Have presents, need boxes

December 19, 2013

Boxes for presents

For me, making boxes feels similar to making books. I like the planning, the precision, and then the surprise of what it looks like when it comes together. And, since I seem to always have  odds and ends of beautiful papers around, making boxes for gifts is a satisfying way to deplete my stockpiles.

This year I combed through the web to find models of boxes that I hadn’t made before.  There seems to be no end to box-making tutorials. There were two styles of boxes that caught my eye. What was harder to find was templates and legible instructions for the ones that I picked out to make.

Boxes made from one sheet of paper

Boxes made from one sheet of paper

Here are the two styles of boxes that I am making this holiday season. The one on the left is an origami box, made from a square paper, no cutting or gluing.  I saw it on lovely website, http://www.duitang.com , which I encourage you to browse through. I copied the instructions from the pages, but the text was all but completely illegible. So I did a bit of cut and paste in Adobe Illustrator, replacing the text but keeping the drawings, and here’s what I came up with:

Gift Box designed independently by Tomoko Fuse in 1995

Gift Box designed independently by Tomoko Fuse in 1995

While searching out this structure I’ve inferred that both Robin Glynn and Tomoko Fuse figured out how to make this, independently of each other. It’s a tricky box to make, and if you haven’t done much origami, I don’t recommend trying this out unless you have a good bit of time on your hands. It’s worth taking a look at this YouTube box tutorial if these illustrated instructions don’t do it for you. Once I got the feel for the folds, it was nothing short of great fun to make.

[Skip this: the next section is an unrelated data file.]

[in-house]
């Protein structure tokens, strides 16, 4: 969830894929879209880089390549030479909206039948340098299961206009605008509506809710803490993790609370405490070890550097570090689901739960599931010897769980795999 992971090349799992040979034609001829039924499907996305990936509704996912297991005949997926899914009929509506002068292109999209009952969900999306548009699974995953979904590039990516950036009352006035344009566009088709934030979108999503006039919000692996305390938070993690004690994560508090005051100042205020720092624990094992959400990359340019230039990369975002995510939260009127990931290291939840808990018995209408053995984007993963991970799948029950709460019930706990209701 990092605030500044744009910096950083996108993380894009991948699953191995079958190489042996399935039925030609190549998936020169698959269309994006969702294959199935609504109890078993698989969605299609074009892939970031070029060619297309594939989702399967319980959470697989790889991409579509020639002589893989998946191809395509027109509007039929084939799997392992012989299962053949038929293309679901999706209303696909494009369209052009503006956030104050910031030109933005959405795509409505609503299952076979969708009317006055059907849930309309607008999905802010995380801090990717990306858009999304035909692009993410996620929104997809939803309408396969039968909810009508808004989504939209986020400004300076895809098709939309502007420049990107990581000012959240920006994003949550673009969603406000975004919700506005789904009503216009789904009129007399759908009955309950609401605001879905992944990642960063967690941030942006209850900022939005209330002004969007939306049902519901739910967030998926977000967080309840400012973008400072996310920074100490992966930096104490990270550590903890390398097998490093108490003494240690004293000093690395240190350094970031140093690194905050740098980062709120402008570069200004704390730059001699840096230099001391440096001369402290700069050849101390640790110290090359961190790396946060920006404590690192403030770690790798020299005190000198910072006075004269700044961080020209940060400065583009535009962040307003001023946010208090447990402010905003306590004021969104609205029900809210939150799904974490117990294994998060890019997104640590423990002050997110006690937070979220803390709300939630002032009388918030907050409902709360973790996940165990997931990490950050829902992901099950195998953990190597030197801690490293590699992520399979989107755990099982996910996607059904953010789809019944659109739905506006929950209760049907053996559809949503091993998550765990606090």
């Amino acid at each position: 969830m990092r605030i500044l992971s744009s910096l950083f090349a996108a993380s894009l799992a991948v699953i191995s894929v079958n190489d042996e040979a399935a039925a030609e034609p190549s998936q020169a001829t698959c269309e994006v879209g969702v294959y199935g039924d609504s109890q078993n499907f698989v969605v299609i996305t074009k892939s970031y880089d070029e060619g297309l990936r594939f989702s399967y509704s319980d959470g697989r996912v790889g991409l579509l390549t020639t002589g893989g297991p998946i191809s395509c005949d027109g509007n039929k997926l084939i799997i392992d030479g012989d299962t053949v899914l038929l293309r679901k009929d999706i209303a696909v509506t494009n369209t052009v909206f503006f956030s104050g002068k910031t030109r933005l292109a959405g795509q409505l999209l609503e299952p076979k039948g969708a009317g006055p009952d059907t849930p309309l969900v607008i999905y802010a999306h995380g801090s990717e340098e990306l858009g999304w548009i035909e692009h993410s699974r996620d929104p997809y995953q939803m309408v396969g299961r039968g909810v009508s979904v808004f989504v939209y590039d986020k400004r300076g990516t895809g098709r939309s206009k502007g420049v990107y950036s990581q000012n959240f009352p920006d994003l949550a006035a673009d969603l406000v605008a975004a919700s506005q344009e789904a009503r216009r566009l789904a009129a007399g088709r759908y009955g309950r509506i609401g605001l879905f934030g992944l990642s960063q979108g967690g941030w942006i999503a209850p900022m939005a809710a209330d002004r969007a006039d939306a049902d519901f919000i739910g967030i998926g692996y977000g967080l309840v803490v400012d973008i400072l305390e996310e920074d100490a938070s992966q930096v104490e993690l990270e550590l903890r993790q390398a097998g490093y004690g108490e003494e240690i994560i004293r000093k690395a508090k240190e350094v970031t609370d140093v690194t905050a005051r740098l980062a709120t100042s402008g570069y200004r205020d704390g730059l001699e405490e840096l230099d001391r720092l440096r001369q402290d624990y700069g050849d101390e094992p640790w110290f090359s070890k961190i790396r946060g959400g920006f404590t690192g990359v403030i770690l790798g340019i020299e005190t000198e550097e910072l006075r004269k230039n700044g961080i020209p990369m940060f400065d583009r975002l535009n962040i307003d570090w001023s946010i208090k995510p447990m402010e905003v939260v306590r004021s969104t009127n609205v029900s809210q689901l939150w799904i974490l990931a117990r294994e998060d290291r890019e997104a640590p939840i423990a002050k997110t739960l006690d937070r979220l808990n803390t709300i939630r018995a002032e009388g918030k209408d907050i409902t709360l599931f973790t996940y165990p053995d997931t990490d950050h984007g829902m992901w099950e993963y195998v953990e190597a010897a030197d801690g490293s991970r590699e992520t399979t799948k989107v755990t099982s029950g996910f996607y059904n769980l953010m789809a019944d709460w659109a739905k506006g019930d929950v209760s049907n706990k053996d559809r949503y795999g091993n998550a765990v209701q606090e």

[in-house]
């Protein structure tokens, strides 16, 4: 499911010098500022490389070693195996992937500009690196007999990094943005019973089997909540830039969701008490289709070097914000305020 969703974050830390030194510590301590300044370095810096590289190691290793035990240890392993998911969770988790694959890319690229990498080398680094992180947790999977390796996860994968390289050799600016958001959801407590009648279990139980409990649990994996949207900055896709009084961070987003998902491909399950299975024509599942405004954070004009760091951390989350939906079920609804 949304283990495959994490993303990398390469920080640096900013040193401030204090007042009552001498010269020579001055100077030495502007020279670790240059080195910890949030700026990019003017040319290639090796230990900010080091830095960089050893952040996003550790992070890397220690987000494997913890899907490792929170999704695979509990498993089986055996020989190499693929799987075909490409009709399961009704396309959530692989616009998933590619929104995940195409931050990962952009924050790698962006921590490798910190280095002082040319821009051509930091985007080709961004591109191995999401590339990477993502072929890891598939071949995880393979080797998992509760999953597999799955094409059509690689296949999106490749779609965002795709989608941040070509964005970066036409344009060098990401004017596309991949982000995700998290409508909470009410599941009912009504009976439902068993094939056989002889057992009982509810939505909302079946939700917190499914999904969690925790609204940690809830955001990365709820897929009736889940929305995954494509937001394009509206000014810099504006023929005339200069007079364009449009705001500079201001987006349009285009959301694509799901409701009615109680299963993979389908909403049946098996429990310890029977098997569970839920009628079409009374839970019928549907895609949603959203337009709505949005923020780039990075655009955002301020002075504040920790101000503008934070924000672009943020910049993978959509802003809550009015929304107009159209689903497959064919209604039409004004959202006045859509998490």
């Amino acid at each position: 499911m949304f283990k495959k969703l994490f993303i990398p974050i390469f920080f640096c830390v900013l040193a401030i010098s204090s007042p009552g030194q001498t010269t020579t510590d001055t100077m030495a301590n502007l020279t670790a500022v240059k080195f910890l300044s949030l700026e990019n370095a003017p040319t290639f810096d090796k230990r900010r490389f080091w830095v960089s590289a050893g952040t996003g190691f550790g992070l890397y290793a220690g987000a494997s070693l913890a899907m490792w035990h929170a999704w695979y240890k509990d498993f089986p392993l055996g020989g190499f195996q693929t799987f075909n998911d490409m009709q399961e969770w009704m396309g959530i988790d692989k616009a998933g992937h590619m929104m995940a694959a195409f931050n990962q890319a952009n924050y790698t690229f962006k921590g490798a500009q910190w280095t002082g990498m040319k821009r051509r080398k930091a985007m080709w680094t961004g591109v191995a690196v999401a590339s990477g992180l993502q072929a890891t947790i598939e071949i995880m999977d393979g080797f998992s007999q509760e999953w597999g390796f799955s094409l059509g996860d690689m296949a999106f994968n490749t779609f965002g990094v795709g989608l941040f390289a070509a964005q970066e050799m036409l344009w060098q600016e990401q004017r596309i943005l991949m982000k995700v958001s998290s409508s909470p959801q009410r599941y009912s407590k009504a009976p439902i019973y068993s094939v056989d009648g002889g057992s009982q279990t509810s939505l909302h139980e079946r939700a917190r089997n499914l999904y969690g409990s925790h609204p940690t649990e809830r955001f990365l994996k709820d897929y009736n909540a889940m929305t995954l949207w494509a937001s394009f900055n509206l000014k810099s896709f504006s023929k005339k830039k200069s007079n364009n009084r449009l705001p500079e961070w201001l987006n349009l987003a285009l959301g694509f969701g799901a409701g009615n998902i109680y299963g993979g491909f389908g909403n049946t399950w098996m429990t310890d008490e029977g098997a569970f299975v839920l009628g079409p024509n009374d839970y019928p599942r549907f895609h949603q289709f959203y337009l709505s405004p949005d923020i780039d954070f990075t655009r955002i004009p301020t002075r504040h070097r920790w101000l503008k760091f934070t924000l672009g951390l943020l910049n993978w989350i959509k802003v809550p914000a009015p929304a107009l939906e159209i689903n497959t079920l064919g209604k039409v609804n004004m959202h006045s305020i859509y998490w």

box red box

This little rounded box originally hailed from a website that has deleted the page that originally posted the template that I looked at. Right now the only place I can find it is on pinterest boards, but these templates are so small that scaling them up creates ragged images. Needless to say I am delighted that I now know how to use my software to make usable templates. Here’s what I came up;

Box with buttonhole closure

Box with buttonhole closure

I debated whether or not to add any directions on to this page, as the image seems to completely suggest the steps to create the box.  I finally decided that words add a reassuring touch, so I wrote them in . I’d be interested in hearing from anyone who makes this to tell me  if they needed the words to accompany the template.

So, that’s it. Now it’s time to turn more of this…papers

…into these.

boxes and barn

Boxes on our snow covered picnic table, near the barn

If folding beautiful containers is appealing to you, here are some other posts which may offer some inspiration:

https://bookzoompa.wordpress.com/2012/11/21/three-years-and-a-day/

https://bookzoompa.wordpress.com/2009/12/29/festive-boxes/

https://bookzoompa.wordpress.com/2012/12/28/paper-to-go/

Happy Holidays!

ADDENDUM!!!!!  (March 1, 2014) I just saw a really lovely variation of the buttonhole closure box at Candy Wooding’s blog, My Paper Arts. She’s improvised on the rounded notches so that they show up as a heart.  Go to http://www.mypaperarts.com/2014/02/06/diy-crown-jewel-heart-box-template-included/ to see her photos of the box. She’s embedded this link http://www.mypaperarts.com/wp-content/uploads/2014/02/Crown-Jewel-heart-box.pdf in her post, which will bring up the template she’s created. Enjoy!

One Response to “Have presents, need boxes”

  1. Vicki Smith Says:

    Thanks for posting this template. I have seen this rounded box on Pinterest and think it is adorable. I appreciate your sharing!

    Like


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